•  Values rooted in religion? (a la Joe L.) (none)
        Possibly.  But then, shouldn't you be arguing your well-taken point with Lieberman?  He's the one who clearly contrasts religion (and the values it bestows) with secularism (and its "lack" of values) in the quotation above. You seem to take the opposite tack, which is that religion and secularism are false dichotomies.

        Sure, one could easily make the case that morality is rooted historically in religion (of one kind or another). But I doubt that was Lieberman's point.  He was pretty strongly implying that "secularists" necessarily lack the moral values of "religious" people.  As a good Protestant (UCC), I believe this is simply not a sustainable opinion if one has any meaningful breadth of experience, and I suspect it's not sustainable in Lieberman's experience either.  Which makes his pronouncements seem even more craven.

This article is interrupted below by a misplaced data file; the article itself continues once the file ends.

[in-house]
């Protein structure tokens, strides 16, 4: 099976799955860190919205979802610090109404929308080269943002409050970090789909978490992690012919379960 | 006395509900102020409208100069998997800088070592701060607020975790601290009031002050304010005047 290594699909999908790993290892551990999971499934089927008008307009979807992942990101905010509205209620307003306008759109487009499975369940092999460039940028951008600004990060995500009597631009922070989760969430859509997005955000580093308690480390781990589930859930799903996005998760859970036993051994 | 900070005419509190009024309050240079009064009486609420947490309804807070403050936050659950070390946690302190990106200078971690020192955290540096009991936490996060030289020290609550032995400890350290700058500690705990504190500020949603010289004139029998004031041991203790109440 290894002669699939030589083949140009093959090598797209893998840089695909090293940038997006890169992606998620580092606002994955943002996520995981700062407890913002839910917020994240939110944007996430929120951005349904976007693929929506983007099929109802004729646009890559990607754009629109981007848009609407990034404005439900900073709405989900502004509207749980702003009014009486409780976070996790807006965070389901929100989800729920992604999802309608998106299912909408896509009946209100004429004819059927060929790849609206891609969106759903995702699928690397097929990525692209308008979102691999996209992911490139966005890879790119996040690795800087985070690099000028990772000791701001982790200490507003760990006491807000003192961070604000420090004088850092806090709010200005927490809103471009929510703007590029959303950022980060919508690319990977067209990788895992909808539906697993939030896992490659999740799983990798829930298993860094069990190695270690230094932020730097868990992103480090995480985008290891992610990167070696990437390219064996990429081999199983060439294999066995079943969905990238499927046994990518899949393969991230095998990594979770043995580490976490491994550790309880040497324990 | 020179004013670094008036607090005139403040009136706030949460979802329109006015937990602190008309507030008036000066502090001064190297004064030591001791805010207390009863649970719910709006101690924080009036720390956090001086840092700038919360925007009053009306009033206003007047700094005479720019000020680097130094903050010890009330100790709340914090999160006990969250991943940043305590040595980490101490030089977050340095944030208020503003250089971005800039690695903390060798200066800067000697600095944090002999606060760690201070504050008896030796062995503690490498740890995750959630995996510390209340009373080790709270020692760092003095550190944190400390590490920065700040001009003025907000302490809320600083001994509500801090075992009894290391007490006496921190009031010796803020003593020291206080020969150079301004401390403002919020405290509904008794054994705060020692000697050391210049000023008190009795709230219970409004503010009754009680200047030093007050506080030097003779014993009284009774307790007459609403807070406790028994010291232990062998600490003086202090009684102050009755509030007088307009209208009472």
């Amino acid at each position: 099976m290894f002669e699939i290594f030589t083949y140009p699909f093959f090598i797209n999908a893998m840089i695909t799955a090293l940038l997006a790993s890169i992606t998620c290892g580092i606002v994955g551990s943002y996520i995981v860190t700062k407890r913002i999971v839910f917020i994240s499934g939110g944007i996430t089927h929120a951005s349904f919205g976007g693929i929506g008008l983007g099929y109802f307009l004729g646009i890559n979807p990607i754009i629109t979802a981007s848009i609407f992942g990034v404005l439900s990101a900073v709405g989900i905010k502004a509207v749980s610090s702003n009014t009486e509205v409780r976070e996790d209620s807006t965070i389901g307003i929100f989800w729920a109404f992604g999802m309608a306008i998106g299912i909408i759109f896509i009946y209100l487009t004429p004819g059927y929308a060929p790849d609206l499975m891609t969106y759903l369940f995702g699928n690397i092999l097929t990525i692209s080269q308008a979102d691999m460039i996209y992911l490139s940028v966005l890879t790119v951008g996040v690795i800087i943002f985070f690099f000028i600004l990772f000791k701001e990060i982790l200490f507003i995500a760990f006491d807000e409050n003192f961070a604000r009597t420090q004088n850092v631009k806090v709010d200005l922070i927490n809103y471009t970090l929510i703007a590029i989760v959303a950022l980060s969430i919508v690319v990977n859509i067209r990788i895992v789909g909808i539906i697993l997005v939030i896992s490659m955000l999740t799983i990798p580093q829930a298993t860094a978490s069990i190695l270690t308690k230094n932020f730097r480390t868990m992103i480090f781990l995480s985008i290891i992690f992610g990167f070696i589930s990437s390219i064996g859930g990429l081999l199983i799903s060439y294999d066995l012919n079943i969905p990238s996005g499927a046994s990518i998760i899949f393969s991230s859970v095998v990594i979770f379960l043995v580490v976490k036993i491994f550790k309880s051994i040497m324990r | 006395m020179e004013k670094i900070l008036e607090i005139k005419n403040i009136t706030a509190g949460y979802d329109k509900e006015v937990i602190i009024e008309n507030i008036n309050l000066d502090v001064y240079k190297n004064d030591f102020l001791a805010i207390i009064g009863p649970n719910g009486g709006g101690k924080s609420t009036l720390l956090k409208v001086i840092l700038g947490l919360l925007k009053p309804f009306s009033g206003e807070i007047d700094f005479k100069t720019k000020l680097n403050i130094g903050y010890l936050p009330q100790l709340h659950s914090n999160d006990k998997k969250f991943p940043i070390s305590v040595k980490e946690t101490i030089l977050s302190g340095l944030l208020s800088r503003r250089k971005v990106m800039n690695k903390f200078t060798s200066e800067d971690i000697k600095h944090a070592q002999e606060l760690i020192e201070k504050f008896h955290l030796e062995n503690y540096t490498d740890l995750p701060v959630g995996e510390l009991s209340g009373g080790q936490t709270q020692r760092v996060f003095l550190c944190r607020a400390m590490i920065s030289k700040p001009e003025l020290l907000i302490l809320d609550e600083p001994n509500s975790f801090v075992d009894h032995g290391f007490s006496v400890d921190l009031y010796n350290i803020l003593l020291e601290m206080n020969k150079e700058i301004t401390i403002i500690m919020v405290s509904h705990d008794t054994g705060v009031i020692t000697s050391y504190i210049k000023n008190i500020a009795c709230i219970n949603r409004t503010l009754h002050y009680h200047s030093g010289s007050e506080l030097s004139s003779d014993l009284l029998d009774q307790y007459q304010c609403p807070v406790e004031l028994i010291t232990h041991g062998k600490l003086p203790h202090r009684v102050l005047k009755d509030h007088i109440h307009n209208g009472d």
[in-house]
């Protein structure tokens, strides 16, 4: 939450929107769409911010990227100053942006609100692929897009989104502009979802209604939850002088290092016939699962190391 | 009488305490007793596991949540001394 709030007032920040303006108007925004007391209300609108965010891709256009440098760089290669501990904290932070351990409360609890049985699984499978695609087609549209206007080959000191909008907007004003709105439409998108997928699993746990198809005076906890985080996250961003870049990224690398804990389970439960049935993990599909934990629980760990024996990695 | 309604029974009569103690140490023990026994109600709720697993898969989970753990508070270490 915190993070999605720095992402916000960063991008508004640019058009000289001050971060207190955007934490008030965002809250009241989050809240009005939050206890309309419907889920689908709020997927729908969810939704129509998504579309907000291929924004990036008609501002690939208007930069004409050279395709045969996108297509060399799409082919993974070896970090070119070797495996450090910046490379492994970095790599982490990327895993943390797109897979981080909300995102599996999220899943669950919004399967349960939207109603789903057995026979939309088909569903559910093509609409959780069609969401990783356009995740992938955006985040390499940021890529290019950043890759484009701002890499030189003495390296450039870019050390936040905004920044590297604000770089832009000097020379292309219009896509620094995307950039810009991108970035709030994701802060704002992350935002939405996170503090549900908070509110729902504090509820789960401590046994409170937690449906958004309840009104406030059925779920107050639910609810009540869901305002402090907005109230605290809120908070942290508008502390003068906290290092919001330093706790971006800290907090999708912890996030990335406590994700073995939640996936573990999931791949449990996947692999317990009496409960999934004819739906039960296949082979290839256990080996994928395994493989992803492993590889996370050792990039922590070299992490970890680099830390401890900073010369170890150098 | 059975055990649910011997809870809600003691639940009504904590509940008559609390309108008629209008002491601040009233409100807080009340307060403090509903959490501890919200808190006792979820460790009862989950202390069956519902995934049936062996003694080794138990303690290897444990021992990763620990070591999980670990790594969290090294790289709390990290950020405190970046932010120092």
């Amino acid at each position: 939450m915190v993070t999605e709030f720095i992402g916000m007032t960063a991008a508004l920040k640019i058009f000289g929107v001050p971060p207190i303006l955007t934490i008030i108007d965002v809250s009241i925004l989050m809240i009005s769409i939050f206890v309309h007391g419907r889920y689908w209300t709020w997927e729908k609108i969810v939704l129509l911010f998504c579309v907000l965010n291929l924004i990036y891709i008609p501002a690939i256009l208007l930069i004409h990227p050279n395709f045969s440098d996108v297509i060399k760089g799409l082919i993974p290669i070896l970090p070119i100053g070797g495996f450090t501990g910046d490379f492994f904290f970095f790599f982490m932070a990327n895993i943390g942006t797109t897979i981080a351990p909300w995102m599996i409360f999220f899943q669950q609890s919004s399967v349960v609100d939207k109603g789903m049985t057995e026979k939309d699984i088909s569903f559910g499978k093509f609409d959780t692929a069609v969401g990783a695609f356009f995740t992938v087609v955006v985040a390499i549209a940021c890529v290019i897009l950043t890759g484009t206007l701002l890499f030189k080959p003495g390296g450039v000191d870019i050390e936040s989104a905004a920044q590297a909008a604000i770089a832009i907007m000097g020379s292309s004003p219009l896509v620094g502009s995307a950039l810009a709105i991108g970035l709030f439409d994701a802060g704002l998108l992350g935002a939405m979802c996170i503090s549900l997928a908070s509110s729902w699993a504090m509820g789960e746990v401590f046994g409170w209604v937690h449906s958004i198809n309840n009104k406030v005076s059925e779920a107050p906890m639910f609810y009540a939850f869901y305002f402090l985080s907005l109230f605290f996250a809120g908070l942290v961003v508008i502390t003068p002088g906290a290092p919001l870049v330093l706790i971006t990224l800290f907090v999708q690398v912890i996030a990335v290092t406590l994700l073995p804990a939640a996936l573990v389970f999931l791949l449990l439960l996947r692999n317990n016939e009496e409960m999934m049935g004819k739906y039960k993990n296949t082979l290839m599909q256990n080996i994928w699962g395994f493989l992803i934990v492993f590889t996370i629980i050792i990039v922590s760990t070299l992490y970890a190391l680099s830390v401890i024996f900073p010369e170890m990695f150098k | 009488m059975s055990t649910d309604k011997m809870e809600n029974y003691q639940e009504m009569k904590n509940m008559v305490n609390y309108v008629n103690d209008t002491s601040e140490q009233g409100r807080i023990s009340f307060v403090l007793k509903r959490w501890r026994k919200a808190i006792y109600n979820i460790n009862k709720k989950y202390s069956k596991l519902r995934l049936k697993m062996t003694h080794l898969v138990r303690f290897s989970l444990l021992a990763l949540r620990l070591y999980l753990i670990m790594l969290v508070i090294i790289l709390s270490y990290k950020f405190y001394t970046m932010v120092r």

•  I have to admit that what's false is true? (none)
        No, I don't have to admit any such thing.  My ethics are rooted in my upbringing, which had no religious element.  Tracing them further, they are rooted in human culture, which is rooted in human biology as a social species.
        •  And when you think about it (none)
          - basic morality must have predated religion by eons. After all, the latter depends on language, a rather recent development. If our evolutionary ancestors hadn't been biologically disposed for altruism - at least within the primary social group - then the hominid line would have crashed and burned long before that.

          Europeans are to Americans what Greeks were to Romans. Educated slaves. - Luigi Berzini

          by Sirocco on Tue Nov 16, 2004 at 04:16:00 AM PST

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      •  Morals Rooted in Religion (none)
        If a "moral" is something that has to come from an "authority" then maybe morals come from religion. But, even then, they really come from something you have chosen. So, they don't really come from the authority, they come from your own choice.

        By "morals" you seem to mean "a system of beliefs about what kind of conduct is right and what kind is wrong." Most religions have sets of morals and you can pick up your set by going to a religion and adopting theirs.